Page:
I was lucky enough to be picked by Lee to ask a particularly emotive question which I really had just thought of moments earlier after DW had answered a question on safety.  I asked Derek what it was like physiologically getting into the Lotus F1 car at Jerez in 1990 after his team mate Martin Donnelly had a serious, career-ending crash in the same design of car that same weekend.  Derek unfortunately had witnessed a lot of tragedy during his career and it was touching to hear him explain how it was.  As a racing driver of that era, it came down to two things…you have to create an emotional detachment and, at the end of the day, it’s your job, so you carry on.  These sentiments were echoed by John Watson, with both also discussing the fatal Gilles Villeneuve accident back in 1982.  I will always be grateful to the panel for addressing this difficult question and I know that the audience were very engaged.  I just underlines the fact that the drivers of F1 cars are driven by passion more than anything else and they know the risks.
As the three legends left the stage, Lee closed the Forum and everyone left the hall gradually (via the shop in my case!), bringing to a close what had been a fantastic event.  I will hold it long in my memory.  Thanks FOTA!

Tuesday, 22 May 2012

Life sucks - it certainly did in 1990!

As you all know, I love my motorsport.   The current era of Formula One always brings up some points of interest to discuss.   Today however I want to go back a mere 22 years – when West Germany won the World Cup, Nelson Mandela was released from prison, Glasgow was the European City of Culture  and I was a mature-yet-small 7 year old probably ferrying people about in a rowing boat.  It was also the year that Ayrton Senna won his second of three F1 World Championships.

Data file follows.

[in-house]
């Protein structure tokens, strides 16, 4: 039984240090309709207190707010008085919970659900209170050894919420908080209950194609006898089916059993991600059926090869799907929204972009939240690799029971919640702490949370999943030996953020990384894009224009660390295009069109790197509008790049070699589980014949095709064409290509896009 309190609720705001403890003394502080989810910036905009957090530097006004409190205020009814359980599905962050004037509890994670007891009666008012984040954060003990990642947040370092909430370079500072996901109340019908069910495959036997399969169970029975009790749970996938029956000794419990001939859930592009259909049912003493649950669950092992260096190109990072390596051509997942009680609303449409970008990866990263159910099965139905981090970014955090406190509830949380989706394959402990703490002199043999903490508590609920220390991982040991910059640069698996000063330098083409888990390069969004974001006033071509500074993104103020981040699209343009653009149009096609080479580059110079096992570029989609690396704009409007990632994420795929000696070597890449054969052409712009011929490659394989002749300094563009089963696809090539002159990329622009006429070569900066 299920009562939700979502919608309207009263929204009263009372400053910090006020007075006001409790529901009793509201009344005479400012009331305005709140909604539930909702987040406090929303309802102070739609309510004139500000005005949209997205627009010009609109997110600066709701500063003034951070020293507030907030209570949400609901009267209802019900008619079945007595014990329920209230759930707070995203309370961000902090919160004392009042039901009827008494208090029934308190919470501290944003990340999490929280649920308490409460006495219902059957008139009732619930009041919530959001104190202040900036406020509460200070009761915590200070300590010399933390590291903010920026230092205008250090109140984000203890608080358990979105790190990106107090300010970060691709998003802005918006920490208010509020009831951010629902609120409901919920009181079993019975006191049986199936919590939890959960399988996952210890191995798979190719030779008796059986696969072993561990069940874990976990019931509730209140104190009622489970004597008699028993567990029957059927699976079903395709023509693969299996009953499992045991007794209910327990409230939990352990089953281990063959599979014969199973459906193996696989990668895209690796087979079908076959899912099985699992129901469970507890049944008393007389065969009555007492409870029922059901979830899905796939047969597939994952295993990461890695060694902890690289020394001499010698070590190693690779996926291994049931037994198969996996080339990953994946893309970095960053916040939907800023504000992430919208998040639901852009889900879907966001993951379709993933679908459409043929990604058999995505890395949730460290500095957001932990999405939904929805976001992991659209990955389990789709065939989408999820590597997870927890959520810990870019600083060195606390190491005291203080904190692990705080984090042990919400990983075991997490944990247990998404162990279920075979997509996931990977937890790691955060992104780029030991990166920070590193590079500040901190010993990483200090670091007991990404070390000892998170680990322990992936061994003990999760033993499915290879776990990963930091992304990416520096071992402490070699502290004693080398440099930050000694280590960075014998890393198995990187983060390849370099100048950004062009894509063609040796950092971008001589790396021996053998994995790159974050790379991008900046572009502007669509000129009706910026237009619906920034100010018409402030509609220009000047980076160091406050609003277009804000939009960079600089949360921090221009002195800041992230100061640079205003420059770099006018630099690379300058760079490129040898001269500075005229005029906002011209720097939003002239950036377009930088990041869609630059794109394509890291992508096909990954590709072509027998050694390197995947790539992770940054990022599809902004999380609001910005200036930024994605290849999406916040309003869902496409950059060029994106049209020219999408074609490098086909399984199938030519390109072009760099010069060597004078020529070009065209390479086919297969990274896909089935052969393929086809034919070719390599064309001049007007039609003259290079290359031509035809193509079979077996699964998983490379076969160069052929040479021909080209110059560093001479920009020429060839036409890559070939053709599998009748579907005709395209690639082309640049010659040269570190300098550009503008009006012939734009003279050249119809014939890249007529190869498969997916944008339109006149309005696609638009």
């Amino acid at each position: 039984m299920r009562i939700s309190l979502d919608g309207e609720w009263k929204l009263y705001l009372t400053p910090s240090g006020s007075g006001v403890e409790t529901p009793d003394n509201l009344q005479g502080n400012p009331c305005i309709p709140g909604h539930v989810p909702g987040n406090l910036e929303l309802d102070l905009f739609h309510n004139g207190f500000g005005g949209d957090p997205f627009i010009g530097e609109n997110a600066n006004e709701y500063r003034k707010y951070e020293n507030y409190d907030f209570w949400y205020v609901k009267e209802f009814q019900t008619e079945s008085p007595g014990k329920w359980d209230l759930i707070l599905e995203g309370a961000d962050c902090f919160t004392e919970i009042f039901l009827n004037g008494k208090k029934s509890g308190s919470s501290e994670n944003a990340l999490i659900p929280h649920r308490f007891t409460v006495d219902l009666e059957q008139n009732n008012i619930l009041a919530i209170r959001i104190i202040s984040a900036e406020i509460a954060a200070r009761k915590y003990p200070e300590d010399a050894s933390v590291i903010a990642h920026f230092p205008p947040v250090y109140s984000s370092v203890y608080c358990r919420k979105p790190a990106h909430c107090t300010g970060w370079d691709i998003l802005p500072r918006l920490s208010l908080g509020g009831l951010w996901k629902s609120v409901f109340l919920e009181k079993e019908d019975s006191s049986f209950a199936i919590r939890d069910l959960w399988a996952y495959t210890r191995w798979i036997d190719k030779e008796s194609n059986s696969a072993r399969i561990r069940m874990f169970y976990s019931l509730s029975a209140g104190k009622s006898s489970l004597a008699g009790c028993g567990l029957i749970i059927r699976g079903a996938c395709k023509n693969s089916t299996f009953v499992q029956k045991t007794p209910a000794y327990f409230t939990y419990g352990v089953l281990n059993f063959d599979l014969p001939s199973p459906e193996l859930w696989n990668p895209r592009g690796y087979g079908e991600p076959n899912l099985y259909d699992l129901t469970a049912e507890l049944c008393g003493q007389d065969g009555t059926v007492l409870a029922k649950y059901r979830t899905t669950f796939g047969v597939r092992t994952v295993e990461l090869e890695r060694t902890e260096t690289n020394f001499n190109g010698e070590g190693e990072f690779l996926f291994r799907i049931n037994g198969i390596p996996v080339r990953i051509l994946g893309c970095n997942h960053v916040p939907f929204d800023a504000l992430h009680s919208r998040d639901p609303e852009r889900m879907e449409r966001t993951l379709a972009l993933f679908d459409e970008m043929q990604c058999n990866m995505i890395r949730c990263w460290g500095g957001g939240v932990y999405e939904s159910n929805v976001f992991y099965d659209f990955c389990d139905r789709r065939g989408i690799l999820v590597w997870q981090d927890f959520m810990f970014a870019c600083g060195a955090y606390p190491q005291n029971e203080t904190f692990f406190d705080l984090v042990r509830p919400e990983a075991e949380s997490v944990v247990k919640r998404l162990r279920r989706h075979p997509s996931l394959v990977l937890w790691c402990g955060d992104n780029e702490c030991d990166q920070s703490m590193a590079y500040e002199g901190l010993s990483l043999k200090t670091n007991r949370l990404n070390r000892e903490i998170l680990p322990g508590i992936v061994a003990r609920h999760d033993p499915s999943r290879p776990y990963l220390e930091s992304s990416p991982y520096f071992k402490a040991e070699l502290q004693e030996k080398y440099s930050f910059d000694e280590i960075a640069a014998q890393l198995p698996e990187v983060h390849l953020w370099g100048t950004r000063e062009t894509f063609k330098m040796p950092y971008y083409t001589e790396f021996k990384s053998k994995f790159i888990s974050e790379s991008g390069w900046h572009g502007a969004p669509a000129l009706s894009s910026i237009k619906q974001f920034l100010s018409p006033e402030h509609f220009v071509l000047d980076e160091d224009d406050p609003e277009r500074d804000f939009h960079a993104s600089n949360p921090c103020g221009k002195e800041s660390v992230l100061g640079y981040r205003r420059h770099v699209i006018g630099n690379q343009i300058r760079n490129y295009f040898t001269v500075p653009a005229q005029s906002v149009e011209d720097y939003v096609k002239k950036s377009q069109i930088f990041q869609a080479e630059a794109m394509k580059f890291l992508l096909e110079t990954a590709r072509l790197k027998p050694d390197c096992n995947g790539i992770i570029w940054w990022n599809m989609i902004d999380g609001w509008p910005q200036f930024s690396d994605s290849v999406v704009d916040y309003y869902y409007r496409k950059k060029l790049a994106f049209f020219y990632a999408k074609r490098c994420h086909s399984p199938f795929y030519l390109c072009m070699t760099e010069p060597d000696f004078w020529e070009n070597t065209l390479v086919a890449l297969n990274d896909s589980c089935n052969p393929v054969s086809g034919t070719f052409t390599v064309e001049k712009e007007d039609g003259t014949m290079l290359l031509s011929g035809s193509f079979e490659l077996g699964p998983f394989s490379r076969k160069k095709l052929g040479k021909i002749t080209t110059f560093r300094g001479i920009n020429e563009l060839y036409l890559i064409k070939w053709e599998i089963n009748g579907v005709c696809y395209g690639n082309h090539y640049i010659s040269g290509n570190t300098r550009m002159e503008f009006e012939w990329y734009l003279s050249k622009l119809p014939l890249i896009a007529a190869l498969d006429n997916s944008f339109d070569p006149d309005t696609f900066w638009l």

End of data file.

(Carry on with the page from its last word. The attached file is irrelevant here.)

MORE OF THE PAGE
It was a classic year of Formula One – action aplenty both on and off the track.  However, I want to focus on a story that could almost be seen as a comedy. This is the story of the Life Racing Engines F1 team.
The team was principled by Ernesto Vita and based in Modena, Italy.  It was seriously under financed from the start – something that could never happen in the era of modern F1.  The poor ingredients went on: They had one chassis, one engine and few spare parts.  The unreliable W12 3.5ltr engine was the least powerful on the grid with just 480bhp – hopeless when others had 600 to 700hp.  It was also one of the heaviest cars in the field at 530kg, meaning terrible handling. 
Richard Divila was the concept designer of the car, which originally was the meant to be for the stillborn ‘FIRST’ team in 1989.  When he saw the final design, he suggested that the car was too dangerous.  In 1989, it alarmingly failed the FIA’s crash tests, backing up Divila’s comments.  Somehow it got through for 1990, under the new chassis banner of the Life L190.  Divila was so concerned he took legal action to prevent his name being used in connection to the car. 
What was the point of the team being on the grid? Life Racing Engines aimed to showcase its ‘innovative’ W12 engine so a major team would step in and take the engine on in their own cars.  With the car and engine built by the same enterprise, they were the only team on the 1990 grid other than Ferrari to do so.  Unfortunately, race wins weren’t on the horizon - but neither were race starts as it turned out!
The first race in Phoenix, for the USA GP, Australian Gary Brabham – part of the Brabham family motorsport dynasty - was nearly thirty seconds away from the nearest car in front.  These were the days of pre-qualifying, which allowed the fastest cars into proper qualifying, which would then make up the race grid.  In other words, Life was at the bottom of the pile and would have a mountain to climb to even make qualifying. 
After the second race in Brazil, when the car broke down before even it could record a lap time, Brabham had seen the iceberg and left the team.  He was replaced by the aging Bruno Giacomelli.  This didn’t improve anything.  In what has to be the worst performance ever by an F1 car, his timed lap at the San Marino GP was over seven minutes…the pole time was one minute twenty three seconds!